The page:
Edit ModuleShow Tags

The Pre-K for PA Campaign

The grass roots movement for accessible, high-quality preschool for all Pennsylvania kids



(page 1 of 2)

When Tonja Claxton’s daughter started Kindergarten this past school year, she was well prepared. After attending a state-funded preK program for two years, school was nothing new.

“I’m thankful that my child was exposed to an amazing curriculum in pre-Kindergarten,” says the Philadelphia mom, who says she could not have afforded preschool without financial assistance. “As a low-income parent and single mother, I knew that early childhood education was important, and I noticed a difference between my child’s development with a supportive system and without.”

Because Claxton believes that every child, regardless of family income, should have that same advantage, she now advocates for early childhood education as a volunteer for Pre-K for PA.

Universal vision: High-quality pre-K for all

Pre-K for PA, a coalition backed and led by experts from 10 major statewide and regional educational organizations (see “Who’s Behind Pre-K for PA”), began in January as a way to use the 2014 election season to promote its mission of expanded access to high-quality preschool. The group will not endorse specific candidates; instead, it hopes to spread word of its vision through grass roots tactics. Its ultimate goal is to ensure that every 3- and 4-year-old in the state is able to enroll in a preK program of substance — one that entails a strong curriculum taught in a safe environment by highly trained teachers.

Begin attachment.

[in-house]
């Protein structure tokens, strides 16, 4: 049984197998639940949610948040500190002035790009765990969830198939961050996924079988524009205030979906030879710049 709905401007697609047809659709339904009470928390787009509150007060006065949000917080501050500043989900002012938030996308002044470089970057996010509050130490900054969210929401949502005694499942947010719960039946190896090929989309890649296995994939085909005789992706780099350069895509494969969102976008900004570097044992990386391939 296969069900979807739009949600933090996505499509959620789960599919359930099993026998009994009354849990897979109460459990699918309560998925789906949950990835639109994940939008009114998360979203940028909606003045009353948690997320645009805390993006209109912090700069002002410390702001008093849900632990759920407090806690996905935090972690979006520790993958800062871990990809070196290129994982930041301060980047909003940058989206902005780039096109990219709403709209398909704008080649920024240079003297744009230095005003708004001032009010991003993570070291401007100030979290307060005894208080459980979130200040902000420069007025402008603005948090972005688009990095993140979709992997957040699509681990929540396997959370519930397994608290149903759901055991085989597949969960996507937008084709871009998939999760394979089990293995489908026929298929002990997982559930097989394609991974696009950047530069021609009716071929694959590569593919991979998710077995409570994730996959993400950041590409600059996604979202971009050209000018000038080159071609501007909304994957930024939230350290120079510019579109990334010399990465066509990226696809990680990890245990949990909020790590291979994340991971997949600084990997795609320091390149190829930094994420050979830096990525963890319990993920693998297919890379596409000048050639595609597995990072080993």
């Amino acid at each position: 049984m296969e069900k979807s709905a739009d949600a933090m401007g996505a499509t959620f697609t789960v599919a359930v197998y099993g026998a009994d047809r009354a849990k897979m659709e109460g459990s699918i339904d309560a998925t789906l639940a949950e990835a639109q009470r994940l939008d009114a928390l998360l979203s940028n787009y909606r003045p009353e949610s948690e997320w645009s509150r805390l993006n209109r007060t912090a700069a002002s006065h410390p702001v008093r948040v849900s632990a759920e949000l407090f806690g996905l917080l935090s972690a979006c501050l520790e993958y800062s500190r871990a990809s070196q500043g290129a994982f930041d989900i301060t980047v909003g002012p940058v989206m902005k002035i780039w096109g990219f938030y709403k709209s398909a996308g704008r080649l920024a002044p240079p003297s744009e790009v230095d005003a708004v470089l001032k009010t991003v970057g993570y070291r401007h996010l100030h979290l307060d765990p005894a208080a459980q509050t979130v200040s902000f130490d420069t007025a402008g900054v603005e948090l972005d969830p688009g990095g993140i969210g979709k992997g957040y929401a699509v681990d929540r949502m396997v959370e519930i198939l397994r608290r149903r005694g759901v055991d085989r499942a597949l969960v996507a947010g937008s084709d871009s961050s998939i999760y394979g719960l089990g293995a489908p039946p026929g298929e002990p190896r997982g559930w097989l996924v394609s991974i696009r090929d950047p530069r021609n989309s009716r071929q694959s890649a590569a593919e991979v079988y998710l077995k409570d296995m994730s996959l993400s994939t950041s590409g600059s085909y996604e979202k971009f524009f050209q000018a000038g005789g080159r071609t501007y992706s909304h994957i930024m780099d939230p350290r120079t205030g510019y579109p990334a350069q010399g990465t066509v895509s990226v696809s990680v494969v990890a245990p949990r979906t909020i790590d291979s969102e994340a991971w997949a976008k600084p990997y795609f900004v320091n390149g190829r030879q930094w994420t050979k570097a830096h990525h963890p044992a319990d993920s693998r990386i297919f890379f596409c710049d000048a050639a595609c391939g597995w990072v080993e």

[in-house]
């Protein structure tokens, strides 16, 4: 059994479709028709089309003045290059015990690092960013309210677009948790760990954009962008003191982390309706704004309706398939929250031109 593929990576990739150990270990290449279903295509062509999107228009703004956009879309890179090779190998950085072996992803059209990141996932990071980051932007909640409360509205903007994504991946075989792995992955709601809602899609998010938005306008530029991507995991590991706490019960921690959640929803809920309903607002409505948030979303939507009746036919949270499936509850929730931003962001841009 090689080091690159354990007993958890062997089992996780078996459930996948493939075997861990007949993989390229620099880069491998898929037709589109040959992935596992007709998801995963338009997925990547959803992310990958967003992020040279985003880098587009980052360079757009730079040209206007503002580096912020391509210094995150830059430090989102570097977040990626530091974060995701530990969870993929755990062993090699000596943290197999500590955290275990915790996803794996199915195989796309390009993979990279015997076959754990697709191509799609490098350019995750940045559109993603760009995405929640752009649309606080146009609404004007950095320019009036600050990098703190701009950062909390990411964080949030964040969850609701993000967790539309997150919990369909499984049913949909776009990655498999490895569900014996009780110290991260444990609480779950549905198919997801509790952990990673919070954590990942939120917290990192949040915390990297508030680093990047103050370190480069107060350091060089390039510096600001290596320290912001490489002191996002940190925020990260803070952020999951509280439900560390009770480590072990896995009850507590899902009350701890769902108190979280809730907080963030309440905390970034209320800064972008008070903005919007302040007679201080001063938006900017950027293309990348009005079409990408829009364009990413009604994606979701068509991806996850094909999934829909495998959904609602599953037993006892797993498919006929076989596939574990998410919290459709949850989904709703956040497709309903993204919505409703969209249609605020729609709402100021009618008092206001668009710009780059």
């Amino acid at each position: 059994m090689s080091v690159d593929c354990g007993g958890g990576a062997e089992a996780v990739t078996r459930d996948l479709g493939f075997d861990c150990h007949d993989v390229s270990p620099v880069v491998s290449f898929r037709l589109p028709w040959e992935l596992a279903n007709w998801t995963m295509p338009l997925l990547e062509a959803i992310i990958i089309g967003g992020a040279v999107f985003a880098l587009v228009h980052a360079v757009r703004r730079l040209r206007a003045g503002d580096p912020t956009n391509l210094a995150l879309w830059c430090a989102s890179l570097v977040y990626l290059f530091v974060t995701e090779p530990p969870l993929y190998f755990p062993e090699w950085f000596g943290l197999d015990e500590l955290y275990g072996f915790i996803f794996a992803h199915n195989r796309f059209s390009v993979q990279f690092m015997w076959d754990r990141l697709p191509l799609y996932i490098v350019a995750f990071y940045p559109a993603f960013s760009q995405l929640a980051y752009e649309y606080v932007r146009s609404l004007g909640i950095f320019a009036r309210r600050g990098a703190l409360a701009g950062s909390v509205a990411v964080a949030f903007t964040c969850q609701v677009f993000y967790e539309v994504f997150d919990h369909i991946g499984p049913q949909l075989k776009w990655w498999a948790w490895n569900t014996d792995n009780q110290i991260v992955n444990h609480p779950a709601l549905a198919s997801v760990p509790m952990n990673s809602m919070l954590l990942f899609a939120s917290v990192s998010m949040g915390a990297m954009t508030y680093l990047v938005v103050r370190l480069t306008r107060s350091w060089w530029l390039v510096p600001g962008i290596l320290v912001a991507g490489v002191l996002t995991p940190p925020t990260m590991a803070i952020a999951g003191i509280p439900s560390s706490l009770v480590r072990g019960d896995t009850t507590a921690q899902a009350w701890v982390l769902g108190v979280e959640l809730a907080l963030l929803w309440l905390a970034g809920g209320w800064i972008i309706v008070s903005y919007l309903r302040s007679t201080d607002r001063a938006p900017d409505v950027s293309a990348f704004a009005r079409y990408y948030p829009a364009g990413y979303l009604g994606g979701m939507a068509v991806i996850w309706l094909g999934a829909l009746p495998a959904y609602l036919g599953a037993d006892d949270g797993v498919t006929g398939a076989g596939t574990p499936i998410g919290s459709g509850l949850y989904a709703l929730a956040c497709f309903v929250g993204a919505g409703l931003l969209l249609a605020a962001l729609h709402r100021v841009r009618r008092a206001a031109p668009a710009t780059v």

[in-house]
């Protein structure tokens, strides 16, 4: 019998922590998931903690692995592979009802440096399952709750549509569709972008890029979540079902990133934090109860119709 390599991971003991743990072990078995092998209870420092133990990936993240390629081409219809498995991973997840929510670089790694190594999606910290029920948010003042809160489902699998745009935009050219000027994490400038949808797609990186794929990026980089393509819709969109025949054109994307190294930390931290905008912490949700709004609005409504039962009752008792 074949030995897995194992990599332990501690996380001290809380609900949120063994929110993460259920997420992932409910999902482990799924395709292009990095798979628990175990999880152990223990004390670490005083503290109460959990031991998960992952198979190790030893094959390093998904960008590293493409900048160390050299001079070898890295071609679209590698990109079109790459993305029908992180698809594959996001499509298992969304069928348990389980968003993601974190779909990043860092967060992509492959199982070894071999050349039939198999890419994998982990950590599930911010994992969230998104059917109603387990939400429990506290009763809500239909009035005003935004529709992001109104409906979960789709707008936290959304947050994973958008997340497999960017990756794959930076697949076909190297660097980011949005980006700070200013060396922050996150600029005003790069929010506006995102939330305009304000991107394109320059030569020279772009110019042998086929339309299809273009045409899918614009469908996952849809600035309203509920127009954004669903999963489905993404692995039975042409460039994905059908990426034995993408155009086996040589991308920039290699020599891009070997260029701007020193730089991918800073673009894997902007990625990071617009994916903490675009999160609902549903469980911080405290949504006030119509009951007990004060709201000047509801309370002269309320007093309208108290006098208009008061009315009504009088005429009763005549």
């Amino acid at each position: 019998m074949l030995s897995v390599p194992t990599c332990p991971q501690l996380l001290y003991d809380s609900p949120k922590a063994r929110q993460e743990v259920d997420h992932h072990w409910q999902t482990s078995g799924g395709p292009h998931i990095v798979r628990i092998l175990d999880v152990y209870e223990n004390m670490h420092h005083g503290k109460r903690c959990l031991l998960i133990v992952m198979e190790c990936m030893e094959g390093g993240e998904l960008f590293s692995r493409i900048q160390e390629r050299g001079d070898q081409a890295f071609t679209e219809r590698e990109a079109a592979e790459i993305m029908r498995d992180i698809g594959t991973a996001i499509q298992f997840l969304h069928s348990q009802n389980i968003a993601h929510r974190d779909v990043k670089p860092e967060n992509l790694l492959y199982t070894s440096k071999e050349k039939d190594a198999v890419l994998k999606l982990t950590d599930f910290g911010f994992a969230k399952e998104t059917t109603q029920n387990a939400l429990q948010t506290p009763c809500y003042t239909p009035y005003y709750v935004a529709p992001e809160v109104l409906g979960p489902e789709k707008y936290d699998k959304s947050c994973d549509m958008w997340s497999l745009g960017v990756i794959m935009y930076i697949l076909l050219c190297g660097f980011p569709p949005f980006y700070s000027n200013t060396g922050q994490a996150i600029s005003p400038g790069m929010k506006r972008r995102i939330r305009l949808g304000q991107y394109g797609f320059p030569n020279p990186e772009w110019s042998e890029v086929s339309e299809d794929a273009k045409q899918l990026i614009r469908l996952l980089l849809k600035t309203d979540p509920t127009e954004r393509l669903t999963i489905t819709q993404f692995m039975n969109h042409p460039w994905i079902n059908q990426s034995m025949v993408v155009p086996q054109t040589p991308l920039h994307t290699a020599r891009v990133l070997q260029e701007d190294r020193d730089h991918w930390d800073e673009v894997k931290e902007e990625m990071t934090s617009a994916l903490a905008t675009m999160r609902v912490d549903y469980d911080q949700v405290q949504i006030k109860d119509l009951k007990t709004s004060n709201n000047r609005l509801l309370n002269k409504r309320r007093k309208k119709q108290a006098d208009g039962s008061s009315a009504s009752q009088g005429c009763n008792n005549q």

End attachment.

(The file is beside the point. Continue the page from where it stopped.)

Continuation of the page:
In Pennsylvania, 70 percent of preschool-aged kids currently do not have access to high-quality preschool, states Pre-K for PA field director Anne Gemmell. This is often because many families earn too much to qualify for state- or federally funded programs but too little to afford the expense on their own. Reducing that statistic, Gemmell notes, would give students a higher chance of future success.

Once kids reach elementary school age, “You’ve got increasing pressure on students to reach certain benchmarks, and there’s a lot of debate around the Common Core and increased standards, but there’s not enough substantive conversation about investing in those important early years,” Gemmell says.

Next page: how to get involved at the grass roots

Edit ModuleShow Tags

Related Content

The Cost of Kids' Classes

What's the average cost of karate, music, dance or art classes in the greater Philadelphia area? Find out here!

How Do We Elect a President?

A quick, visual guide to the presidential election process, with some fascinating facts about the origins of the donkey and elephant party mascots

Summer Travel Tips & Tricks

Make your family vacation easier with these handy tips for kids of all ages!

Add your comment:
Edit ModuleEdit ModuleShow Tags

Edit ModuleShow Tags

Edit ModuleShow Tags


MK Memo

MK Memo: Moms Know
Book Review: Passing the Bone: America's Next Pup of the United States

Book Review: Passing the Bone: America's Next Pup of the United States

This adorable children's book explains the transition from one POTUS to another but with a twist — here POTUS refers to the first Pup of the United States.

Comments

More Fun Facts About the Presidents

More Fun Facts About the Presidents

Get the facts about some of the earliest presidential elections in U.S. history.

Comments

An Overview of PoliticalFest in Philly

An Overview of PoliticalFest in Philly

Kid blogger Sarah Hullihen provides an overview of what you can see at PoliticalFest.

Comments

Fun Facts About a Few Presidents

Fun Facts About a Few Presidents

Learn some fascinating trivia about three past presidents of the United States from kid blogger Sarah Hullihen.

Comments

KidSpeak: The 2016 Presidential Election, Part 3

KidSpeak: The 2016 Presidential Election, Part 3

We asked local kids, ages 5-10, what they would do if they were president. Check out their answers!

Comments

Edit ModuleShow Tags

{/if}